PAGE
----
We have been reading about different modes of transport since man started walking from one place to another with their goods and chattels. To begin with, man lugged everything they needed on their back, but slowly as man evolved, they started thinking how they could make life easier.
From walking to riding various animals and then getting the animals to pull and push various wagons and carts, they thought up ways in which man could be the power behind the moving object.
Of course, man first had to invent the wheel. With the wheel, they invented carriages, wagons, carts and wheelbarrows! Wheelbarrows help man carry heavy loads easily and efficiently.
Whether wheelbarrows have one or two wheels, they changed the way man can move things in this world in small ways. They are particularly useful when building places to live in. They are exactly what one needs when working in the garden or farms. In some poor countries, the wheelbarrow is used to transport sick people to hospital – the wheelbarrow can go where cars cannot.
Wheelbarrows were built and used in Ancient China, Greece and Rome. Archaeologists digging in the dirt in Europe have discovered interesting looking “wheelbarrows” that they have dated back to 1170 and 1250 A.D. Paintings of men using wheelbarrows were found in tombs in Sichuan, China, that dated to 118 A.D. (A.D. means after Christ was born.)
However, according to the history book The Records of the Three Kingdoms by the ancient historian Chen Shou, the single-wheeled cart we call a wheelbarrow was invented by a Chinese prime minister in 231 A.D.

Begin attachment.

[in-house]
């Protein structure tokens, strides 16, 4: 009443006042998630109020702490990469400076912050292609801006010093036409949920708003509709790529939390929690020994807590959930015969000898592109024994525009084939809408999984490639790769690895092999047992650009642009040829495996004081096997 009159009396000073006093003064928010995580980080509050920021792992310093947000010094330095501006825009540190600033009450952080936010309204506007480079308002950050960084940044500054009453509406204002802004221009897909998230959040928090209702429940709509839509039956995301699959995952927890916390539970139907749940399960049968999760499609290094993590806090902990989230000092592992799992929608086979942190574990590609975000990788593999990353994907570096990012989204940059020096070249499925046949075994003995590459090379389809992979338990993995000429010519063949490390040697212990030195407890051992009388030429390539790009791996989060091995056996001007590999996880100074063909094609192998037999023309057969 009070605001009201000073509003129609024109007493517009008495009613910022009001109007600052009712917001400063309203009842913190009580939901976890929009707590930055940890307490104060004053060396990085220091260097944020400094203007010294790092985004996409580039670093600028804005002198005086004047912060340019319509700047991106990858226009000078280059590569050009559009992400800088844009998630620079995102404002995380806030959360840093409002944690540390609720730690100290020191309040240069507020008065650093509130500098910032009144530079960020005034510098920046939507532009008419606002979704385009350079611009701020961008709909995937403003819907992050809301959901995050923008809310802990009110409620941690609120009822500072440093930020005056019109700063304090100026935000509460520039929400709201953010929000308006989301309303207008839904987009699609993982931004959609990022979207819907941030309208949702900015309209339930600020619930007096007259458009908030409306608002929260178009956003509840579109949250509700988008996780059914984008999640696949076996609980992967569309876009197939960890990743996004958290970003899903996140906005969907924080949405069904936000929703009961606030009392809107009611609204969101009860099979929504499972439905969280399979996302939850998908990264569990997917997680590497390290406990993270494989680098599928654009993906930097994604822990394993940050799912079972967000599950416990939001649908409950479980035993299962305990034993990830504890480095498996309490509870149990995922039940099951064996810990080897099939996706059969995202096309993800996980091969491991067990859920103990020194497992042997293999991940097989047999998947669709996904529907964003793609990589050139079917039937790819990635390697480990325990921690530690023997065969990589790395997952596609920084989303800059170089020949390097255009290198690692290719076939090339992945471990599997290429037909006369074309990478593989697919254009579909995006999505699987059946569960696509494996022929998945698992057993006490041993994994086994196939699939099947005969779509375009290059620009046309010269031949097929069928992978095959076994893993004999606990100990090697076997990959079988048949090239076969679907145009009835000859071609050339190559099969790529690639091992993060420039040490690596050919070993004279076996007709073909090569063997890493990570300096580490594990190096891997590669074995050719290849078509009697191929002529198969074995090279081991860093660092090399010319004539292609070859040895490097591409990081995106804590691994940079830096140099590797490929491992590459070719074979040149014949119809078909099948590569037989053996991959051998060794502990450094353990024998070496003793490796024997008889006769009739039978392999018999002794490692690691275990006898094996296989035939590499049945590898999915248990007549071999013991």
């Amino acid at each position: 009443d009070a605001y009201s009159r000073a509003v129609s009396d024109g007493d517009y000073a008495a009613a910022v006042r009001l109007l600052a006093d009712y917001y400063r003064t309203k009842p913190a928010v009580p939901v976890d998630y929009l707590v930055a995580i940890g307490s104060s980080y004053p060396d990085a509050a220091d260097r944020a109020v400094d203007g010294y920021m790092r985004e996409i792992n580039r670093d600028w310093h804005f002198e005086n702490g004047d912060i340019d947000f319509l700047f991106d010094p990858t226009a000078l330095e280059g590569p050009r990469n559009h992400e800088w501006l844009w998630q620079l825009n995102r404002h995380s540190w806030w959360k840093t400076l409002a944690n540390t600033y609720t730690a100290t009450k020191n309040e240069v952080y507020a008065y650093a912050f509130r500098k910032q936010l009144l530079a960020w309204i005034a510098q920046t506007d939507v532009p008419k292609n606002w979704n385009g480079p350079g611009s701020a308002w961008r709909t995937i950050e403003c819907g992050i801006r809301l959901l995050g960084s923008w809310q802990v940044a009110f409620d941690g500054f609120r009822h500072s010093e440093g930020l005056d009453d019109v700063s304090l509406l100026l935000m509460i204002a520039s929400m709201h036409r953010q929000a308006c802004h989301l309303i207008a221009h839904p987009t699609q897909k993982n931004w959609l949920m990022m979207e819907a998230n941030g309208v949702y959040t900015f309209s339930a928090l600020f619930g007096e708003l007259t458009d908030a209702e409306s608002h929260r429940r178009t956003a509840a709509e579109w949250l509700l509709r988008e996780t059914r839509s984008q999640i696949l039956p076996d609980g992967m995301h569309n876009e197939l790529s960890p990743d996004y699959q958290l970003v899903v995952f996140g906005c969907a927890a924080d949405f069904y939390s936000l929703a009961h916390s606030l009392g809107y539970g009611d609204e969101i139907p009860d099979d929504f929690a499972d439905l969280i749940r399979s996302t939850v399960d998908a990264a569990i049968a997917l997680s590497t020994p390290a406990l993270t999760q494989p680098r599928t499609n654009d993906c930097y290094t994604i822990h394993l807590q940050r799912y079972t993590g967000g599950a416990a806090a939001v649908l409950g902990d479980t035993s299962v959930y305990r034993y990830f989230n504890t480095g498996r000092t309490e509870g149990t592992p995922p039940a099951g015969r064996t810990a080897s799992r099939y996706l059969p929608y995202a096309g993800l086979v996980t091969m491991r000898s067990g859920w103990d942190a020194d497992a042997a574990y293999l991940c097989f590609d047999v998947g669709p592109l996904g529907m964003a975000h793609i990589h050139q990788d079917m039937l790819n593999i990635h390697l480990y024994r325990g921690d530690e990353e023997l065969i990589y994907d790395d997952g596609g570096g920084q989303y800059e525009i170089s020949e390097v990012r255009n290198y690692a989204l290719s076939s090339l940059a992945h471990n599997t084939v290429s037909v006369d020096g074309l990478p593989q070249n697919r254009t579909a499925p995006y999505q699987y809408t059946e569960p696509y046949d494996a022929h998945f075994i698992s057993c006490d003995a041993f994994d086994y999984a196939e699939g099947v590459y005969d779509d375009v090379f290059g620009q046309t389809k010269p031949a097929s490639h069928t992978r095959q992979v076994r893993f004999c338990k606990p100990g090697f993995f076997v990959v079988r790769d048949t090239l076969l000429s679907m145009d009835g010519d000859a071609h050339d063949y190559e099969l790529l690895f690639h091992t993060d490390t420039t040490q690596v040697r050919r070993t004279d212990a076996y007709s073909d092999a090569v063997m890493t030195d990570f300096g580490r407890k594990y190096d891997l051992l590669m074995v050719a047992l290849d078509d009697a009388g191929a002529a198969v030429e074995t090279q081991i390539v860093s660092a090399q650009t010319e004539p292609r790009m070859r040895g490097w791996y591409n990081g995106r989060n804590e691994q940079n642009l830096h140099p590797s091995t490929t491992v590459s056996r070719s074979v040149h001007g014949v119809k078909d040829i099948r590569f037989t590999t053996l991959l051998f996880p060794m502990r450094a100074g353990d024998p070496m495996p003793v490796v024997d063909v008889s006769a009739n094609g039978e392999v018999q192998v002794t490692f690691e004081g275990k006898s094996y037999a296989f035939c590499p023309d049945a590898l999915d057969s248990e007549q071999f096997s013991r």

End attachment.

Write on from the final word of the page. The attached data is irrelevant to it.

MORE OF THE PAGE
This man called his invention the “wooden ox!” The difference back then was that the handles of the cart faced the other way so that it was pulled – not pushed! This invention was used to carry men and material in battle.
There is a big difference between the style of the wheelbarrows in ancient China and those used today. The placement of the wheel in old China was in the middle of the “box”. Today, as you know, the wheel is placed at the very front of the “box”. In some old paintings of the Chinese wheelbarrow, you see that the clever men rigged a sail to catch the wind to help them move the heavy “box”.
The Chinese invention with the wheel in the middle of the box meant that the weight was more evenly distributed so that the man could pull or push more easily. If you have ever tried to get a box with a wheel on it over a bump in the dirt, you know you could do with some help from a friend – you push, he pulls!!
The wheelbarrow we use today, with one wheel at the front and handles sticking out from the back, is used around the world. The shape is perfect; the sloped frontend over the wheel makes for easier tipping (especially if the load is sand, cement, small stones or garden compost).
Some wheelbarrows are shallow; some are deeper. People can push these wheelbarrows over dirt tracks. They do not need the complications of an engine or the help of an animal. Man can be quite self-sufficient and do the work himself if he is strong and able.
The only problems are easily fixed. Some wheelbarrows have tires like a car; these get punctured and go flat. Of course, some wheelbarrows also rust causing the handles and legs to fall off. But broken wheelbarrows can be repurposed to make very good herb gardens. Now if you see an old wheelbarrow, you know how you can reuse and repurpose it, reducing waste at the dump.
What a fantastic invention the wheelbarrow is – from using it to transport stuff to turning it into an herb garden!